It’s a wild example of what can happen when you have these human error bits that inject themselves into an ongoing kind of simmering nuclear crisis.
LAICIE: We don’t know for sure what happened the day India fired a missile at Pakistan out of the blue. Exactly who did what wrong. Or if there was really a problem with the missile or the software involved in its launch.
But the incident raises at least a few big questions. One massive one? How hard would it be for an enemy to mess with these weapons systems on purpose?
And… could our very own, American, nuclear weapons be hacked?
I’m Laicie Heeley. And this is Things That Go Boom.[music transition]
LAICIE: The short answer is yes, nuclear weapons, nuclear command, control, and communications… they all use computers and so they are, indeed, all vulnerable to cyber attacks.
But to understand how that might work, we need to take a little tour through history.
ALLISON: My name is Alison Pytlak and I am the program lead of the cyber program at The Stimson Center.
LAICIE: Allison has been working on cyber security and accountability issues for about a decade.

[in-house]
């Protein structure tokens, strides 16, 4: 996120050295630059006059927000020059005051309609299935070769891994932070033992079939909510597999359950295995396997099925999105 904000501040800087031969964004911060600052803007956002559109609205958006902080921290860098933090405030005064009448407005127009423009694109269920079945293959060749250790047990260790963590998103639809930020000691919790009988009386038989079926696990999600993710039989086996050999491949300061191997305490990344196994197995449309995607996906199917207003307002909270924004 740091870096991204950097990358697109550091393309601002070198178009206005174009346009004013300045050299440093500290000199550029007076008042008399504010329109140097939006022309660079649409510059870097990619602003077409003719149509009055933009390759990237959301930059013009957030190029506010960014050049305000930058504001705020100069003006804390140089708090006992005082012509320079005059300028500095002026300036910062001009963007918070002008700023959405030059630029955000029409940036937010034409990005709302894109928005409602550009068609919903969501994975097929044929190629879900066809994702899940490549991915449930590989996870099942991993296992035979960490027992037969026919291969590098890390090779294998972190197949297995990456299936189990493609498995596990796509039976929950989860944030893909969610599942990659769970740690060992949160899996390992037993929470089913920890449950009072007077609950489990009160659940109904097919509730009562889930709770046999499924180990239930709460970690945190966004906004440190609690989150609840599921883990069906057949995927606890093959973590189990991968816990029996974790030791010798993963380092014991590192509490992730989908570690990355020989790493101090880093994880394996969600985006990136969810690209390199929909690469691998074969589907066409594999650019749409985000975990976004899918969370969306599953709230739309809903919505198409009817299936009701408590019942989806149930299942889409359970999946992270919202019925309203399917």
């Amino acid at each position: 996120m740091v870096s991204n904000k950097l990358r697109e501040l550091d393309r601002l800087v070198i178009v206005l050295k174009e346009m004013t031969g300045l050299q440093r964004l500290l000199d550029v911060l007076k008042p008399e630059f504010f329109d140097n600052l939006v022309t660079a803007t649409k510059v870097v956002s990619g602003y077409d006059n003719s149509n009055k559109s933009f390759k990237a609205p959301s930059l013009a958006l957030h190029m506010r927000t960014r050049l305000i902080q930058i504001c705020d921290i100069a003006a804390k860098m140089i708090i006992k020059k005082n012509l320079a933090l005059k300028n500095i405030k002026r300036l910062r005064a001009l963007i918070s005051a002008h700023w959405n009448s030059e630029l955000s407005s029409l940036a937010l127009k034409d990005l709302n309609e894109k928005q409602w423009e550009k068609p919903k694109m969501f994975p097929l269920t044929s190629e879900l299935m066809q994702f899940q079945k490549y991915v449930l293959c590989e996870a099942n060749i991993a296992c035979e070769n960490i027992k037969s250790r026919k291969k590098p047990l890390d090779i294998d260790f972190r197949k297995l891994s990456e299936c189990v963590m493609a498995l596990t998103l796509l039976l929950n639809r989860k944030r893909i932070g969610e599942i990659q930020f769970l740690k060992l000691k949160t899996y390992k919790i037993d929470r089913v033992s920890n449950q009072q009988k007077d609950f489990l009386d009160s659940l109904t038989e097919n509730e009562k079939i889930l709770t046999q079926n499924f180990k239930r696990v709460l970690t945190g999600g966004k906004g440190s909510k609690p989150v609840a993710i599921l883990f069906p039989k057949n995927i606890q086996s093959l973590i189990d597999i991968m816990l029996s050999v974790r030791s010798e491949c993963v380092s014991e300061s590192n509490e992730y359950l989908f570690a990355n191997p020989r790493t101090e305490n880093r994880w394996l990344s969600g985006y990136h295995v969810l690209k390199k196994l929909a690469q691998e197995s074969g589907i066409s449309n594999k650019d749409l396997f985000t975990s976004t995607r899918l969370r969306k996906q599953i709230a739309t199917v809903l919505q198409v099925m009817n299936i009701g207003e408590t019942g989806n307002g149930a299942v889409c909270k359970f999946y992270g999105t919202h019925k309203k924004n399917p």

So we asked her when it was that hacking really started to feel like a threat to nuclear security.
She told us about this day back in 2010, when a bunch of nuclear weapons in Wyoming… suddenly disappeared.
ALLISON: Basically, yeah, there was a hardware glitch that took about 50 of the US’s ICBMs offline for about 45 minutes.
LAICIE: Officials at the time said that the error was the result of a hardware malfunction. That the communication signals between the missiles and the control center had just gone haywire.
They also made it clear that they had no reason to suspect that anyone had done this on purpose. It was not a cyber attack.
As a result, president Obama was briefed, the problem was resolved in less than an hour, and life went on.
But, for folks on the outside, this glitch felt like a warning.
ALLISON: This was a wake up call in the community. That the online components, the online abilities, need to be protected and they need to be safe. Even if the cause wasn’t coming as a result of a hack or an intrusion.